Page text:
The end of scepticism

IT WAS the great American political theorist Joseph P. Overton who first described as a narrow “window” the range of ideas that the public would accept. An idea would move from being unthinkable to radical, to acceptable to sensible to popular to  finally, becoming policy.

I think about Overton  a lot as we head towards Scotland’s day of destiny, September 18th 2014.

The climate is changing. Less than two years ago I was amongst farmers (and their wives) at dinner when the question of independence came up (The Edinburgh agreement had just been signed). I remember there being a cosy assumption that everyone round the table thought it was a really bad idea, and remember the stunned silence when I suggested that I thought it was an excellent proposal.
 
There are no stunned silences now, which must be progress. There’s a general acceptance, I think, that the issue is at least worth exploring.
 
Farmers (particularly in more marginal areas) are generally willing to discuss the issue. Specifically, and the issues are a) EU membership, b) SFP. 
 
My own feeling is that farmers accept that Mr Lochhead and his team are doing a good job. My starting point is that the biggest threat to EU membership is a No vote followed by a withdrawal following a UK in/out vote in 2017. It looks as if entry into the EU is likely to be a lot smoother than the No campaign would have us believe (no surprise there) but what my customers want is a clear roadmap (I hate that word) to EU membership / SFP continuation. The feeling I’m getting is “you get this right and I’ll look after my business”. It’s only a financial consideration in terms of EU support – they’re not greedy, they just want to know that they’re being properly represented and that they get what is due to them.
 
White Paper aside, concentrate on this, provide the information and you’ll convert a lot of don’t knows. Whatever the future holds, the guys need to know that a vote for Yes means a robust, honest and conscientious representation for Scottish farmers in Brussels.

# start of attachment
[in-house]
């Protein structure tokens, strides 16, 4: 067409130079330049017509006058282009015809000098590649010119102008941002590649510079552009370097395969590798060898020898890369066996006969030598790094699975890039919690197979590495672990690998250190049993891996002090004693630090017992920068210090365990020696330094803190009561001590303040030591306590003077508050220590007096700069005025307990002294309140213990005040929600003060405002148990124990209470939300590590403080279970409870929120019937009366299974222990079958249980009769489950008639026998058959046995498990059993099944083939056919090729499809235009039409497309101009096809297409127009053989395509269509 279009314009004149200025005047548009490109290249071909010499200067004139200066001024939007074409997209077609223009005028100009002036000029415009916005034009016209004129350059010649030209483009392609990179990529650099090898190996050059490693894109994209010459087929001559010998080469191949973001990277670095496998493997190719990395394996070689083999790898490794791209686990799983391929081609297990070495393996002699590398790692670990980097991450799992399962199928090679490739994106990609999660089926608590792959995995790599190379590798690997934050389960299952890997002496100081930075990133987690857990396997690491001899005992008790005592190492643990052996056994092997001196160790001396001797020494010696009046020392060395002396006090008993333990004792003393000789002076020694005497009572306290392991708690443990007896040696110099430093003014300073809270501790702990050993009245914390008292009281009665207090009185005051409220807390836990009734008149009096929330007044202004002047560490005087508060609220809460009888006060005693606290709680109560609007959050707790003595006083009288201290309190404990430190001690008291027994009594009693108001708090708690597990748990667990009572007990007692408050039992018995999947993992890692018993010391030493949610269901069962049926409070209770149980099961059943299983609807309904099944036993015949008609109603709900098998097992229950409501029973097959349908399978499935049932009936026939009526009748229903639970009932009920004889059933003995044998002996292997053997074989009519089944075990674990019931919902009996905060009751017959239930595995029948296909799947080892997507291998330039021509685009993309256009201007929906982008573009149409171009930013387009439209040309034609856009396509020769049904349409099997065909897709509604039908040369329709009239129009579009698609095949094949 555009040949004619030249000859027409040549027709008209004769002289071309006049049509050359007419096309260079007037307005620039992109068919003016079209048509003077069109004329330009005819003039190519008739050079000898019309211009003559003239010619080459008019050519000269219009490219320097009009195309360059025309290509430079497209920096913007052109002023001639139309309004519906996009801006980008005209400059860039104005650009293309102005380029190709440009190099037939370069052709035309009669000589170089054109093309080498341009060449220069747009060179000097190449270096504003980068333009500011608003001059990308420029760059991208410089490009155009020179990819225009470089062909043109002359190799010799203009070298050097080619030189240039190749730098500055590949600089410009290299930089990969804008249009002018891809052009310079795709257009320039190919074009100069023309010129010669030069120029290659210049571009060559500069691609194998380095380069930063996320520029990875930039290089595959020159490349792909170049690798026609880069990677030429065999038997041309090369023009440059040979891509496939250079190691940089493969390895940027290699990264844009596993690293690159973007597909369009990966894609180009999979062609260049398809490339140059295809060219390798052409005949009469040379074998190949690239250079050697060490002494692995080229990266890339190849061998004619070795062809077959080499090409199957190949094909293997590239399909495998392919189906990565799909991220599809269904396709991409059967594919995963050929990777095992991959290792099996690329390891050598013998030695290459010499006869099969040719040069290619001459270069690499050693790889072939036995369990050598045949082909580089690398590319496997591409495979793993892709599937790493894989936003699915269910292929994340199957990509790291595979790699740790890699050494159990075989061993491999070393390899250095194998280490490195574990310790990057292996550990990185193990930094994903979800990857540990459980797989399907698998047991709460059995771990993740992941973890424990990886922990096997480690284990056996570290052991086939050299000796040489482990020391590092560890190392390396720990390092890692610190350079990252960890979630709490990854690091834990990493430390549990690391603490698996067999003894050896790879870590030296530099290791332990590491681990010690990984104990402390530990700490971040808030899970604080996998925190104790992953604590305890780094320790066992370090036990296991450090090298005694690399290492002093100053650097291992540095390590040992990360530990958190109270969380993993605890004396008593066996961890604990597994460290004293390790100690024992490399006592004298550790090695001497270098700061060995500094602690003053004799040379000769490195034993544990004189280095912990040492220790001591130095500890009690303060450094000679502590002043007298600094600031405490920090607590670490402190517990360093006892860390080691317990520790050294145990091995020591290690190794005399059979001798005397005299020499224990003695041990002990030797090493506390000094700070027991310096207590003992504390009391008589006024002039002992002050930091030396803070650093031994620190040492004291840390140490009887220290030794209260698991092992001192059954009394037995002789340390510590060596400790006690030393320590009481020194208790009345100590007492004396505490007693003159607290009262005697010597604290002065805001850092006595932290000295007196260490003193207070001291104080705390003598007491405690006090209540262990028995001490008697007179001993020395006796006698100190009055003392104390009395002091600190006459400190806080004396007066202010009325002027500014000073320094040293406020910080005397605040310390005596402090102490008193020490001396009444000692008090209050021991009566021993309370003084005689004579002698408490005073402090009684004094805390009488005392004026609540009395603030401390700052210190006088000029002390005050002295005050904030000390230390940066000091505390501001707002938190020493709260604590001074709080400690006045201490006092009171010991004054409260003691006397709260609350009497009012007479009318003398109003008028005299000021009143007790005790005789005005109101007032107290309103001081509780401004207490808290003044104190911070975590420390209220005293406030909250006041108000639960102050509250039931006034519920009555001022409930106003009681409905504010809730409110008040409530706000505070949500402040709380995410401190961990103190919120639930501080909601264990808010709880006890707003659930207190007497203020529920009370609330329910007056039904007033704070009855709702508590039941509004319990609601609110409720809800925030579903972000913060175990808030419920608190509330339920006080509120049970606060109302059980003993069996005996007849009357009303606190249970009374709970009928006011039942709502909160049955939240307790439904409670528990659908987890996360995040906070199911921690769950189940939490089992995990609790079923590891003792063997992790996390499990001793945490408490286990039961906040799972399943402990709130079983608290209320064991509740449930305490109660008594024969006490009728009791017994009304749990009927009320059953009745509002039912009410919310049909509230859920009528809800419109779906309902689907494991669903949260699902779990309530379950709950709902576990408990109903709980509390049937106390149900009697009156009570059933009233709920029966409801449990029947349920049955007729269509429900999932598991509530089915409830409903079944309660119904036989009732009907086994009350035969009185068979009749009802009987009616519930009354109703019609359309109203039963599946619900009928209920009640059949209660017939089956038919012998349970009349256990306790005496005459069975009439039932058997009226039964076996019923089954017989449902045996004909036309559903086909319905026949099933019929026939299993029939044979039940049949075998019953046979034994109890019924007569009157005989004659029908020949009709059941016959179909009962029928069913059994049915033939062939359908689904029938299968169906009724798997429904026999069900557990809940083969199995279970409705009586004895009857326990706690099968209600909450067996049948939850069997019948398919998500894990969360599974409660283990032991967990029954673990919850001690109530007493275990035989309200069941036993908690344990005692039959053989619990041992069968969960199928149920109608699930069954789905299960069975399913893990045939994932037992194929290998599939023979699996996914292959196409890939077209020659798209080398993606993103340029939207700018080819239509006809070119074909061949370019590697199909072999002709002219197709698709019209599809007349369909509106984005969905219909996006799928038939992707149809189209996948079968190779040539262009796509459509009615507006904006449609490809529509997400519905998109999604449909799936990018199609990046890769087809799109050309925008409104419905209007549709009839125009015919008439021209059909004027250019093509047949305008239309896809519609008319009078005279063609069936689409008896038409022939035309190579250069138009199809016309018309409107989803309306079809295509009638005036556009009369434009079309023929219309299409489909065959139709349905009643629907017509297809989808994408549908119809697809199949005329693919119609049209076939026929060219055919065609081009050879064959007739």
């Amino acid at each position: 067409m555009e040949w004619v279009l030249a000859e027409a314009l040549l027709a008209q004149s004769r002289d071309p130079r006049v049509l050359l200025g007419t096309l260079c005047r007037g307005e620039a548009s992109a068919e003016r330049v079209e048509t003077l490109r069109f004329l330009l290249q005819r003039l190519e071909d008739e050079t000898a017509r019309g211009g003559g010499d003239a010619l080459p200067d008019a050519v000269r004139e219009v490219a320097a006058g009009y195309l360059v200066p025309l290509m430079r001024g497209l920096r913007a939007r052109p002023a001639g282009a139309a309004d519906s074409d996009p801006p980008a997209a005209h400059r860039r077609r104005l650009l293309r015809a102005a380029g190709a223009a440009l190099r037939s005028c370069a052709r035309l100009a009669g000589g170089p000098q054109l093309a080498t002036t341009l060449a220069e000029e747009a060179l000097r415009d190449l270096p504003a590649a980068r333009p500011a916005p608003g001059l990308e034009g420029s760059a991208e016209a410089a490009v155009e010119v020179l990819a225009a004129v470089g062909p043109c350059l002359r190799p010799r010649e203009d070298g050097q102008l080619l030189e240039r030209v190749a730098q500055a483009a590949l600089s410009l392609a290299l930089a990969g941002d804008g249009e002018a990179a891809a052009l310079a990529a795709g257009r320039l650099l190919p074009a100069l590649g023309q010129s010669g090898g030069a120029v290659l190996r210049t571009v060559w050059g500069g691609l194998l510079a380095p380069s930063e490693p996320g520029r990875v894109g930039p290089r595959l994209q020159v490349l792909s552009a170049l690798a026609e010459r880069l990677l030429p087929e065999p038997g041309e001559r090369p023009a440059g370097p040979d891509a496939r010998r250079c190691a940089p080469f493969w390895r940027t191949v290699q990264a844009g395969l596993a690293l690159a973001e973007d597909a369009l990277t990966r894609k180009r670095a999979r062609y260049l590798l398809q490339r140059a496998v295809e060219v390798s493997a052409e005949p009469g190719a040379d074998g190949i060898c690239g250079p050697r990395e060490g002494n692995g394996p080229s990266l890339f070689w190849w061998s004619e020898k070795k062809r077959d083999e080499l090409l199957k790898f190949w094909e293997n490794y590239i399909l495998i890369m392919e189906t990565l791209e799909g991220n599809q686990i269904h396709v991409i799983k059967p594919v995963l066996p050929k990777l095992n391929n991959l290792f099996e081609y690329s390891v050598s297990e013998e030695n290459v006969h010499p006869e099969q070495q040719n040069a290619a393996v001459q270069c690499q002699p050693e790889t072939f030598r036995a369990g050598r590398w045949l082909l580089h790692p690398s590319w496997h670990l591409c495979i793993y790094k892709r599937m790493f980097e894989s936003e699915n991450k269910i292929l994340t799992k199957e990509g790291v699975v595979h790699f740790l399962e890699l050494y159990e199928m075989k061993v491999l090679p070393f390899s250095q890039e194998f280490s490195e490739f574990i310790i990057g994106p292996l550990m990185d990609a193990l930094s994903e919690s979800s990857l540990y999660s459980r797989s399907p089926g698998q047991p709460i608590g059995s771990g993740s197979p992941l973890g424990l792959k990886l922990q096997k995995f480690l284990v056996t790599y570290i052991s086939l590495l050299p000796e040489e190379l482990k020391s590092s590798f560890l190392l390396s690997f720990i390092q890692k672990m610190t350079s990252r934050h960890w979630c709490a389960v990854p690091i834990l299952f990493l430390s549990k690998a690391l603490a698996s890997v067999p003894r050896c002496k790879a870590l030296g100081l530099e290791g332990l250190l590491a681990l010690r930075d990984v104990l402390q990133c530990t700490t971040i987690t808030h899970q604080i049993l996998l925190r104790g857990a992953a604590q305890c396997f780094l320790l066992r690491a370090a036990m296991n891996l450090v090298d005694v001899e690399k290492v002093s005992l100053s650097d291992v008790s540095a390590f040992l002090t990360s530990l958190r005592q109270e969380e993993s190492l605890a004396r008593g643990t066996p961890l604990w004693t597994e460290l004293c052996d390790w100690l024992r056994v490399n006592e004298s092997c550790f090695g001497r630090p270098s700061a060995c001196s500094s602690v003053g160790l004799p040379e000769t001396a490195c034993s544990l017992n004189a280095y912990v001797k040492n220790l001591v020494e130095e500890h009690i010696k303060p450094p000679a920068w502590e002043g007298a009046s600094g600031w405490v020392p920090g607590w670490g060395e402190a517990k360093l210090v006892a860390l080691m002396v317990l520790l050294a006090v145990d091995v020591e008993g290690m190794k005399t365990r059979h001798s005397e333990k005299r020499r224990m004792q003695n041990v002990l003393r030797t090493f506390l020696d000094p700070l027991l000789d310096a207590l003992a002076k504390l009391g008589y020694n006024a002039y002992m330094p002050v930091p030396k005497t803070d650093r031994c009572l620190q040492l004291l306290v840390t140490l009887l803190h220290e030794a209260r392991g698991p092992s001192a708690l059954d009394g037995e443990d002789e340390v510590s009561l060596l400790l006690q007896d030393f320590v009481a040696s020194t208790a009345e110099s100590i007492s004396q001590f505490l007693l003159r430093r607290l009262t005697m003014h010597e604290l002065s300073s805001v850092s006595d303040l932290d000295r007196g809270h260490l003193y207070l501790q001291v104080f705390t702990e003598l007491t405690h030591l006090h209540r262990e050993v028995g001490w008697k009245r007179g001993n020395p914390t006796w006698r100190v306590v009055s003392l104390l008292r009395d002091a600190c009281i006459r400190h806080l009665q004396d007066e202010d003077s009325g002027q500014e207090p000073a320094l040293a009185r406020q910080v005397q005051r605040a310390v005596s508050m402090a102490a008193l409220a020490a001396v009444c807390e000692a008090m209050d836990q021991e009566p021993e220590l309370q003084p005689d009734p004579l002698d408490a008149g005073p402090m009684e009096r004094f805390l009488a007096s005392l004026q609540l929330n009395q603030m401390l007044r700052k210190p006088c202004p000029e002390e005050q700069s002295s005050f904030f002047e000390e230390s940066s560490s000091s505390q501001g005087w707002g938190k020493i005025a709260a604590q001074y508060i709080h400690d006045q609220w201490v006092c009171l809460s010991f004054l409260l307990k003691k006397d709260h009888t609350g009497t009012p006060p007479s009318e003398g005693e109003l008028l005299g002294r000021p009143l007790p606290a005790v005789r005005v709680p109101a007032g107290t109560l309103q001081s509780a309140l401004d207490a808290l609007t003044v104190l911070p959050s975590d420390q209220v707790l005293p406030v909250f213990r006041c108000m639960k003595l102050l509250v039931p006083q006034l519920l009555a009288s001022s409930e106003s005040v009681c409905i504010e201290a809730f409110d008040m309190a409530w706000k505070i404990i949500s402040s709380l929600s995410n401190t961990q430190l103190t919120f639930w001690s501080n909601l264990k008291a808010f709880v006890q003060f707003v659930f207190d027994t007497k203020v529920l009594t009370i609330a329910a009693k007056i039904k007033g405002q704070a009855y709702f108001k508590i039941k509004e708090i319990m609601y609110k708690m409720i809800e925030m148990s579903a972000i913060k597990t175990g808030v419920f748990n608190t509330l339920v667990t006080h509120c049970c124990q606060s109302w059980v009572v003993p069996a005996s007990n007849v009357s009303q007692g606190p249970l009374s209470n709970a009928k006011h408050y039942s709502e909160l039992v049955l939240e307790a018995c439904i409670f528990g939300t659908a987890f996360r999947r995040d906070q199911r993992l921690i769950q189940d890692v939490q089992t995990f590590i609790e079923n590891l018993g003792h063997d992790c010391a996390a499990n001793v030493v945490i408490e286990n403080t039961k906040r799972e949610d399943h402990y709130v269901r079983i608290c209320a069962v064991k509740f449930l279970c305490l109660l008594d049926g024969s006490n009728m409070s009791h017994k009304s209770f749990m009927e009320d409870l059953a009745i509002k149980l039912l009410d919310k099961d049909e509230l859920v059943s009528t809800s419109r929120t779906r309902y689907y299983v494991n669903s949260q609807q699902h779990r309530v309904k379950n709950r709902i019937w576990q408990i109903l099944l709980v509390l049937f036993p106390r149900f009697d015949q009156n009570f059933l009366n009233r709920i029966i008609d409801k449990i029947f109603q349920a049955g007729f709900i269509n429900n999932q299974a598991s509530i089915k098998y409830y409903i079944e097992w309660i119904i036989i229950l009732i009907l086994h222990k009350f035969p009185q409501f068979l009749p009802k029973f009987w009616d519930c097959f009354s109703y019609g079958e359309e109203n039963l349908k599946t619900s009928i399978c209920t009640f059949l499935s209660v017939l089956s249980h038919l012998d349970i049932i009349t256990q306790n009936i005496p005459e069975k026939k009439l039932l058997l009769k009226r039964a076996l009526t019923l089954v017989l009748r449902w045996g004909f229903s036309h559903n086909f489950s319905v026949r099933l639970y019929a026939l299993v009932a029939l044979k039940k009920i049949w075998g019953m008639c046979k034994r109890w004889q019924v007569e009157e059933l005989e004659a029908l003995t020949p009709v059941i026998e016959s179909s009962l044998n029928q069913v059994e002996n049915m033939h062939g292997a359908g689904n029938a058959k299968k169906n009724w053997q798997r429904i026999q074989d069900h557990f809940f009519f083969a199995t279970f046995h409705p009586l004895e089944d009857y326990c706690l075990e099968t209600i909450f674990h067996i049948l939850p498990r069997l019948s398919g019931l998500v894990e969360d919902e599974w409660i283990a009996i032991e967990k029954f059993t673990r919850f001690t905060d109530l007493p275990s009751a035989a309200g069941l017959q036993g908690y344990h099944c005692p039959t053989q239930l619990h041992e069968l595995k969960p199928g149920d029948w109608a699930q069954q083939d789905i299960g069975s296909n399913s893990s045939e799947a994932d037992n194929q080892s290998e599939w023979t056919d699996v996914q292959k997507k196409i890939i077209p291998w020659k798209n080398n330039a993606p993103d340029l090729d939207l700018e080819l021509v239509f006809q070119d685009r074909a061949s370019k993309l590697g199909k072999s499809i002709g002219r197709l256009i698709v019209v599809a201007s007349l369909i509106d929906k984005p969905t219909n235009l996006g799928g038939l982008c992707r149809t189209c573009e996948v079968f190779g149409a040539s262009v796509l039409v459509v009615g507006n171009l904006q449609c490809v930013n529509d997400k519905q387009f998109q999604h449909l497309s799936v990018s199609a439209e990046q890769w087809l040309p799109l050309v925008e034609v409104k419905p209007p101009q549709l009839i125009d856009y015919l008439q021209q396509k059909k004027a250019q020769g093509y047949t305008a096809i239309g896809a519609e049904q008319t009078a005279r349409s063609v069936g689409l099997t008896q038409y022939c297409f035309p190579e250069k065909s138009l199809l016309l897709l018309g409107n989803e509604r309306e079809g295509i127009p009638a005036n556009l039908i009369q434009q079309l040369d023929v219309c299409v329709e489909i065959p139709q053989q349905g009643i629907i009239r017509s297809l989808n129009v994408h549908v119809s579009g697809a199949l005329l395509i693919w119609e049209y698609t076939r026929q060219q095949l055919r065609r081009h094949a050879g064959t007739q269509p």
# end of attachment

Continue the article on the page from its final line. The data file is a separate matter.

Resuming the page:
Using the Overton method, we’re probably somewhere between “sensible”  and “popular”. I’m more confident as time goes on that it will become policy. As time moves forward, and in the absence of any vision from the No campaign of what a post No Scotland would feel like, people have had time to get used to thinking about independence and the burden of proof has changed from “why?” to “why not?”. 
Momentum is with Yes. Although it’s always worth reminding ourselves that constitutional change is cross party, fundamental issue, but remember who’s heading the campaign. Alex Salmond. The same Alex Salmond who turned a fifteen point deficit in the 2011 Scottish elections into a stunning majority victory. What’s more, the polls are in our favour. More and more people are being won over, and the No campaign is aware that once people decide to become Yes voters it’s nearly impossible to win them back.
When I think back to that dinner party, the idea of independence probably scored a “radical”
on the Overton scale. Little by little it’s getting close to “popular”. And from there it’s only a short leap to “policy”.
Two years ago I didn’t fancy our chances. I fancy us now.

 

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